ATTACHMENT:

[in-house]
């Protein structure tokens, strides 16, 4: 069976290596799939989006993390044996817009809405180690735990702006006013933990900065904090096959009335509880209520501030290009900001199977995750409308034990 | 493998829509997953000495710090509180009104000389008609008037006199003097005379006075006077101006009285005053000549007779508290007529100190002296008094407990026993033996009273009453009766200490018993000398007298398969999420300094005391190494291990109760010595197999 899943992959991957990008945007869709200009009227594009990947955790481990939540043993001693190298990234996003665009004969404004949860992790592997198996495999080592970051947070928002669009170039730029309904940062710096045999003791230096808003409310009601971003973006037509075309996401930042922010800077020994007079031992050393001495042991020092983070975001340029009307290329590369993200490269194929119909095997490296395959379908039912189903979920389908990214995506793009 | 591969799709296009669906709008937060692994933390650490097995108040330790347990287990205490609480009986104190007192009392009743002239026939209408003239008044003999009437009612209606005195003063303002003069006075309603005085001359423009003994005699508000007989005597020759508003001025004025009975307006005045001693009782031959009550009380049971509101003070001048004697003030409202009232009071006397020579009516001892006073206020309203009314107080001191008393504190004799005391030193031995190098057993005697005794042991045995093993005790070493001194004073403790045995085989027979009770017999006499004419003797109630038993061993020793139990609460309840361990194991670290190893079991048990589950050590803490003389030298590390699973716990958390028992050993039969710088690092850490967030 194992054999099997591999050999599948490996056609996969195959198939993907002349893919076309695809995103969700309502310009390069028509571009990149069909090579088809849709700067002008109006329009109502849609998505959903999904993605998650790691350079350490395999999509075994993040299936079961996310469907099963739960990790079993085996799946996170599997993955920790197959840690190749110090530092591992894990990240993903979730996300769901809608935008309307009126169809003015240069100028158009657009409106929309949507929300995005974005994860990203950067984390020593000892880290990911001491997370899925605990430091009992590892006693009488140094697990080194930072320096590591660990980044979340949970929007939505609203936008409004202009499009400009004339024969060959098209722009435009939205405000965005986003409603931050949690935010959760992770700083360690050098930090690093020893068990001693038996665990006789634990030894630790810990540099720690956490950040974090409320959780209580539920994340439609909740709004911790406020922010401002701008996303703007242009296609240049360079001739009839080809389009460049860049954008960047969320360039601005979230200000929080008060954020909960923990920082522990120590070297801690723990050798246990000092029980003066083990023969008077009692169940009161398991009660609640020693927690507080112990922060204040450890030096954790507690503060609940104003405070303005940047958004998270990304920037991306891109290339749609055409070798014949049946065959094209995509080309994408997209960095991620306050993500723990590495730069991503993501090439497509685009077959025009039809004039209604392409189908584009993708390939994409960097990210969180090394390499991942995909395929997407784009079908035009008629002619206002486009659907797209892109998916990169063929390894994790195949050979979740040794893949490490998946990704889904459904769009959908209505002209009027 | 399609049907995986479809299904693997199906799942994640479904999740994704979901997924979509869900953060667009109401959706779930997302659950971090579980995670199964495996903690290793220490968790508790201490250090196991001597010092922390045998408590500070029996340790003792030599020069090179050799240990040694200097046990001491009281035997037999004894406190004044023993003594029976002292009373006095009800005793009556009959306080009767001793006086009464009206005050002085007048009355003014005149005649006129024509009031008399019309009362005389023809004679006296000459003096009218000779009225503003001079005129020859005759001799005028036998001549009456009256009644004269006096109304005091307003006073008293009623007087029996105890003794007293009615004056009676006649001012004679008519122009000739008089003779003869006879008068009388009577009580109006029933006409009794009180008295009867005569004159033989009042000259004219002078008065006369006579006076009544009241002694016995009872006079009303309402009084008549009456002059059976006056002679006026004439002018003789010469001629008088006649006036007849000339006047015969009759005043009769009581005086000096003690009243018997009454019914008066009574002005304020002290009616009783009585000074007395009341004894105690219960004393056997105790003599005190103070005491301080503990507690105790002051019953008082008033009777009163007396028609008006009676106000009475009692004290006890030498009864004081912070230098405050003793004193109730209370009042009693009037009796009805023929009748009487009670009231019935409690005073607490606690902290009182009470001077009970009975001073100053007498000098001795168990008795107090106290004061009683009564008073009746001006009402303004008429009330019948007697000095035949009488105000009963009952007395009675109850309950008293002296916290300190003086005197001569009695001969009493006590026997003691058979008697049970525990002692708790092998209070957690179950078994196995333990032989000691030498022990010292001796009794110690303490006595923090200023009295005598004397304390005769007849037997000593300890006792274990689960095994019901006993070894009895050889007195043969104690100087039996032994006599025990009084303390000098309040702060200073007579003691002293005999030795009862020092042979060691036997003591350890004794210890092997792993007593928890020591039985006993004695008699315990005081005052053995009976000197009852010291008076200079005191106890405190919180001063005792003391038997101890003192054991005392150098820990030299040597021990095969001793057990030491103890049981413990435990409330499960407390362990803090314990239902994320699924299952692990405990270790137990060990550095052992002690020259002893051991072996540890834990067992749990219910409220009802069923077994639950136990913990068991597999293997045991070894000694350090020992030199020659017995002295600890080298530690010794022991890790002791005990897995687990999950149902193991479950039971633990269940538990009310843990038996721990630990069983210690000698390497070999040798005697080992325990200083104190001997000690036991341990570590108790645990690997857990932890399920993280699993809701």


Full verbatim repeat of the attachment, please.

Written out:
[in-house]
């Protein structure tokens, strides 16, 4: 069976290596799939989006993390044996817009809405180690735990702006006013933990900065904090096959009335509880209520501030290009900001199977995750409308034990 | 493998829509997953000495710090509180009104000389008609008037006199003097005379006075006077101006009285005053000549007779508290007529100190002296008094407990026993033996009273009453009766200490018993000398007298398969999420300094005391190494291990109760010595197999 899943992959991957990008945007869709200009009227594009990947955790481990939540043993001693190298990234996003665009004969404004949860992790592997198996495999080592970051947070928002669009170039730029309904940062710096045999003791230096808003409310009601971003973006037509075309996401930042922010800077020994007079031992050393001495042991020092983070975001340029009307290329590369993200490269194929119909095997490296395959379908039912189903979920389908990214995506793009 | 591969799709296009669906709008937060692994933390650490097995108040330790347990287990205490609480009986104190007192009392009743002239026939209408003239008044003999009437009612209606005195003063303002003069006075309603005085001359423009003994005699508000007989005597020759508003001025004025009975307006005045001693009782031959009550009380049971509101003070001048004697003030409202009232009071006397020579009516001892006073206020309203009314107080001191008393504190004799005391030193031995190098057993005697005794042991045995093993005790070493001194004073403790045995085989027979009770017999006499004419003797109630038993061993020793139990609460309840361990194991670290190893079991048990589950050590803490003389030298590390699973716990958390028992050993039969710088690092850490967030 194992054999099997591999050999599948490996056609996969195959198939993907002349893919076309695809995103969700309502310009390069028509571009990149069909090579088809849709700067002008109006329009109502849609998505959903999904993605998650790691350079350490395999999509075994993040299936079961996310469907099963739960990790079993085996799946996170599997993955920790197959840690190749110090530092591992894990990240993903979730996300769901809608935008309307009126169809003015240069100028158009657009409106929309949507929300995005974005994860990203950067984390020593000892880290990911001491997370899925605990430091009992590892006693009488140094697990080194930072320096590591660990980044979340949970929007939505609203936008409004202009499009400009004339024969060959098209722009435009939205405000965005986003409603931050949690935010959760992770700083360690050098930090690093020893068990001693038996665990006789634990030894630790810990540099720690956490950040974090409320959780209580539920994340439609909740709004911790406020922010401002701008996303703007242009296609240049360079001739009839080809389009460049860049954008960047969320360039601005979230200000929080008060954020909960923990920082522990120590070297801690723990050798246990000092029980003066083990023969008077009692169940009161398991009660609640020693927690507080112990922060204040450890030096954790507690503060609940104003405070303005940047958004998270990304920037991306891109290339749609055409070798014949049946065959094209995509080309994408997209960095991620306050993500723990590495730069991503993501090439497509685009077959025009039809004039209604392409189908584009993708390939994409960097990210969180090394390499991942995909395929997407784009079908035009008629002619206002486009659907797209892109998916990169063929390894994790195949050979979740040794893949490490998946990704889904459904769009959908209505002209009027 | 399609049907995986479809299904693997199906799942994640479904999740994704979901997924979509869900953060667009109401959706779930997302659950971090579980995670199964495996903690290793220490968790508790201490250090196991001597010092922390045998408590500070029996340790003792030599020069090179050799240990040694200097046990001491009281035997037999004894406190004044023993003594029976002292009373006095009800005793009556009959306080009767001793006086009464009206005050002085007048009355003014005149005649006129024509009031008399019309009362005389023809004679006296000459003096009218000779009225503003001079005129020859005759001799005028036998001549009456009256009644004269006096109304005091307003006073008293009623007087029996105890003794007293009615004056009676006649001012004679008519122009000739008089003779003869006879008068009388009577009580109006029933006409009794009180008295009867005569004159033989009042000259004219002078008065006369006579006076009544009241002694016995009872006079009303309402009084008549009456002059059976006056002679006026004439002018003789010469001629008088006649006036007849000339006047015969009759005043009769009581005086000096003690009243018997009454019914008066009574002005304020002290009616009783009585000074007395009341004894105690219960004393056997105790003599005190103070005491301080503990507690105790002051019953008082008033009777009163007396028609008006009676106000009475009692004290006890030498009864004081912070230098405050003793004193109730209370009042009693009037009796009805023929009748009487009670009231019935409690005073607490606690902290009182009470001077009970009975001073100053007498000098001795168990008795107090106290004061009683009564008073009746001006009402303004008429009330019948007697000095035949009488105000009963009952007395009675109850309950008293002296916290300190003086005197001569009695001969009493006590026997003691058979008697049970525990002692708790092998209070957690179950078994196995333990032989000691030498022990010292001796009794110690303490006595923090200023009295005598004397304390005769007849037997000593300890006792274990689960095994019901006993070894009895050889007195043969104690100087039996032994006599025990009084303390000098309040702060200073007579003691002293005999030795009862020092042979060691036997003591350890004794210890092997792993007593928890020591039985006993004695008699315990005081005052053995009976000197009852010291008076200079005191106890405190919180001063005792003391038997101890003192054991005392150098820990030299040597021990095969001793057990030491103890049981413990435990409330499960407390362990803090314990239902994320699924299952692990405990270790137990060990550095052992002690020259002893051991072996540890834990067992749990219910409220009802069923077994639950136990913990068991597999293997045991070894000694350090020992030199020659017995002295600890080298530690010794022991890790002791005990897995687990999950149902193991479950039971633990269940538990009310843990038996721990630990069983210690000698390497070999040798005697080992325990200083104190001997000690036991341990570590108790645990690997857990932890399920993280699993809701």